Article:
Authors:
 [1];  [2]; ORCiD logo [3]; ORCiD logo [3];  [1];  [1];  [1];  [1];  [1]; ORCiD logo [3];  [3];  [2]; ORCiD logo [3];  [1];  [4]
  1. Cornell Univ., Ithaca, NY (United States)
  2. Washington State Univ., Pullman, WA (United States)
  3. Pacific Northwest National Lab. (PNNL), Richland, WA (United States)
  4. Harvard Medical School, Boston, MA (United States)
Publication Date:
Research Org.:
Pacific Northwest National Lab. (PNNL), Richland, WA (United States)
Sponsoring Org.:
USDOE
OSTI Identifier:
1591872
Alternate Identifier(s):
OSTI ID: 1591873
Report Number(s):
PNNL-SA-142825
Journal ID: ISSN 2379-5077
Grant/Contract Number:  
AC05-76RL01830; HSHQPM-14-X-00238
Resource Type:
Accepted Manuscript
Journal Name:
mSystems
Additional Journal Information:
Journal Volume: 4; Journal Issue: 5; Journal ID: ISSN 2379-5077
Publisher:
American Society for Microbiology
Country of Publication:
United States
Language:
English
Subject:
59 BASIC BIOLOGICAL SCIENCES; Nipah virus; paramyxovirus; proteomics; vesicular trafficking; endocytosis; cytoskeleton; host-pathogen interaction

Citation Formats

Johnston, Gunner P., Bradel-Tretheway, Birgit, Piehowski, Paul D., Brewer, Heather M., Lee, Bom Nae Rin, Usher, Nicholas T., Zamora, J. Lizbeth Reyes, Ortega, Victoria, Contreras, Erik M., Teuton, Jeremy R., Wendler, Jason P., Matz, Keesha M., Adkins, Joshua N., Aguilar, Hector C., and Knipe, David M. Nipah Virus-Like Particle Egress Is Modulated by Cytoskeletal and Vesicular Trafficking Pathways: a Validated Particle Proteomics Analysis. United States: N. p., 2019. Web. https://doi.org/10.1128/mSystems.00194-19.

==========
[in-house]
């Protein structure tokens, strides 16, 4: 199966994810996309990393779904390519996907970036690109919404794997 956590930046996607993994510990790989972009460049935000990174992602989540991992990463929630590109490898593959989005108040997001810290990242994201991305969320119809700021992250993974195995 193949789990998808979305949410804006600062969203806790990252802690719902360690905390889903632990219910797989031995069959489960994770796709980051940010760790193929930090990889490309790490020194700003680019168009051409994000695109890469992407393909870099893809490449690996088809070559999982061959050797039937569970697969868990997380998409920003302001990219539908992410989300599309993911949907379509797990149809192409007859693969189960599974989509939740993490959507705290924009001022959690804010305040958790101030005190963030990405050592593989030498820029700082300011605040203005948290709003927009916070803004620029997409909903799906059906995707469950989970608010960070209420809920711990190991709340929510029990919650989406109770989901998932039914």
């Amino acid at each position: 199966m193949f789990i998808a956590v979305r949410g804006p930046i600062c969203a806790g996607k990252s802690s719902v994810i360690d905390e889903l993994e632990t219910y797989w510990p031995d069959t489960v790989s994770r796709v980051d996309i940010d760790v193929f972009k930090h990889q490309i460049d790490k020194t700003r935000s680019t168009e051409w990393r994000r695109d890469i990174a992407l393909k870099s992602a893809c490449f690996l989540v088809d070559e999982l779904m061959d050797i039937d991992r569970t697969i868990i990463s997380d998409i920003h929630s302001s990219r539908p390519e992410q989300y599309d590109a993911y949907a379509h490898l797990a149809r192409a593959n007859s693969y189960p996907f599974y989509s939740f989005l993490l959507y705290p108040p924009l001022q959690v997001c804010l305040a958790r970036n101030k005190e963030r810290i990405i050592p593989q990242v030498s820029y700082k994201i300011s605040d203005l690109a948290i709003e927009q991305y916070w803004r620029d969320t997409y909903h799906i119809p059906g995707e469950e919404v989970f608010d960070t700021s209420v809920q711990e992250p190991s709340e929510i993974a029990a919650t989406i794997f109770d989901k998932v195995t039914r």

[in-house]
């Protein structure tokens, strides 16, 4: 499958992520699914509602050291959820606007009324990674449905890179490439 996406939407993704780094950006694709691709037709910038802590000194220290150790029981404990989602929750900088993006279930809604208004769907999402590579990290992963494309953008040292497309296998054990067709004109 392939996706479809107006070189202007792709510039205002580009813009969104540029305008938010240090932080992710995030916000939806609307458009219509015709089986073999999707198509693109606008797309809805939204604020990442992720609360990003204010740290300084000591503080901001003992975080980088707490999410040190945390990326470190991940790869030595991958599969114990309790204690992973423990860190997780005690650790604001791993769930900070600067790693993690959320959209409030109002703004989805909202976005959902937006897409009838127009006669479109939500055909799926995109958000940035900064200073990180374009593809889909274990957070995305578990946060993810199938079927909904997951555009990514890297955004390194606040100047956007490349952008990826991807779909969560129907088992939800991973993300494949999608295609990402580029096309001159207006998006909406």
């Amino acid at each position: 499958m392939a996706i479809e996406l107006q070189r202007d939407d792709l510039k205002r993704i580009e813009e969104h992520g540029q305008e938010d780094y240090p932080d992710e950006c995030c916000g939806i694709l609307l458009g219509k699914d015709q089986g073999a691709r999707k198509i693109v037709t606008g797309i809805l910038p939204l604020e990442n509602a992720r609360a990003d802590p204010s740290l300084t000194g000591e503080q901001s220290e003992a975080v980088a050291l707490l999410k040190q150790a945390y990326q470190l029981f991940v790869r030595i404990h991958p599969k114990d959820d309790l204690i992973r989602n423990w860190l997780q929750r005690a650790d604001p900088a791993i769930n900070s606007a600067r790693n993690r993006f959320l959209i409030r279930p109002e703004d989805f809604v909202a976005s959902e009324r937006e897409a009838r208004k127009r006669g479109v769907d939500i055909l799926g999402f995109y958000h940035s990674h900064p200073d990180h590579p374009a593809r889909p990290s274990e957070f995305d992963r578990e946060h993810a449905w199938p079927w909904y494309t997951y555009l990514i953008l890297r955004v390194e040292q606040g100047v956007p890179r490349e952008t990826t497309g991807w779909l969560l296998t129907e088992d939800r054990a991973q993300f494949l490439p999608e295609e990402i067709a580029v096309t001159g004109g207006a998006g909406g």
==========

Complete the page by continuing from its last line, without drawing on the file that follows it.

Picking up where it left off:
Johnston, Gunner P., Bradel-Tretheway, Birgit, Piehowski, Paul D., Brewer, Heather M., Lee, Bom Nae Rin, Usher, Nicholas T., Zamora, J. Lizbeth Reyes, Ortega, Victoria, Contreras, Erik M., Teuton, Jeremy R., Wendler, Jason P., Matz, Keesha M., Adkins, Joshua N., Aguilar, Hector C., & Knipe, David M. Nipah Virus-Like Particle Egress Is Modulated by Cytoskeletal and Vesicular Trafficking Pathways: a Validated Particle Proteomics Analysis. United States. https://doi.org/10.1128/mSystems.00194-19